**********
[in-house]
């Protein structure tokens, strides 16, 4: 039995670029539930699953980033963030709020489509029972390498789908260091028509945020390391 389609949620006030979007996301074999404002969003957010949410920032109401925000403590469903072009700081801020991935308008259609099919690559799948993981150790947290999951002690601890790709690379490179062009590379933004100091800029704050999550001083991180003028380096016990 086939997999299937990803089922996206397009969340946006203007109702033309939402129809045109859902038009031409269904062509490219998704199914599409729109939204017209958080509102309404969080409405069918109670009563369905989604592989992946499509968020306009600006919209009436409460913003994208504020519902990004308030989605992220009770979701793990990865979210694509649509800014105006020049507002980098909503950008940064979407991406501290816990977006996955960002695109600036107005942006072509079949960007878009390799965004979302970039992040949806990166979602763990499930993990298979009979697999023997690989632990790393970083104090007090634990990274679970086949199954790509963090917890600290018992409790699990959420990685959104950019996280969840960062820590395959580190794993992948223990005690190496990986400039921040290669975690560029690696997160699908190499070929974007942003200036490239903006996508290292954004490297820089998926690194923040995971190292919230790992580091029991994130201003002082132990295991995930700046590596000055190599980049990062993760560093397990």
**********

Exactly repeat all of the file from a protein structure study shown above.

[in-house]
């Protein structure tokens, strides 16, 4: 039995670029539930699953980033963030709020489509029972390498789908260091028509945020390391 389609949620006030979007996301074999404002969003957010949410920032109401925000403590469903072009700081801020991935308008259609099919690559799948993981150790947290999951002690601890790709690379490179062009590379933004100091800029704050999550001083991180003028380096016990 086939997999299937990803089922996206397009969340946006203007109702033309939402129809045109859902038009031409269904062509490219998704199914599409729109939204017209958080509102309404969080409405069918109670009563369905989604592989992946499509968020306009600006919209009436409460913003994208504020519902990004308030989605992220009770979701793990990865979210694509649509800014105006020049507002980098909503950008940064979407991406501290816990977006996955960002695109600036107005942006072509079949960007878009390799965004979302970039992040949806990166979602763990499930993990298979009979697999023997690989632990790393970083104090007090634990990274679970086949199954790509963090917890600290018992409790699990959420990685959104950019996280969840960062820590395959580190794993992948223990005690190496990986400039921040290669975690560029690696997160699908190499070929974007942003200036490239903006996508290292954004490297820089998926690194923040995971190292919230790992580091029991994130201003002082132990295991995930700046590596000055190599980049990062993760560093397990």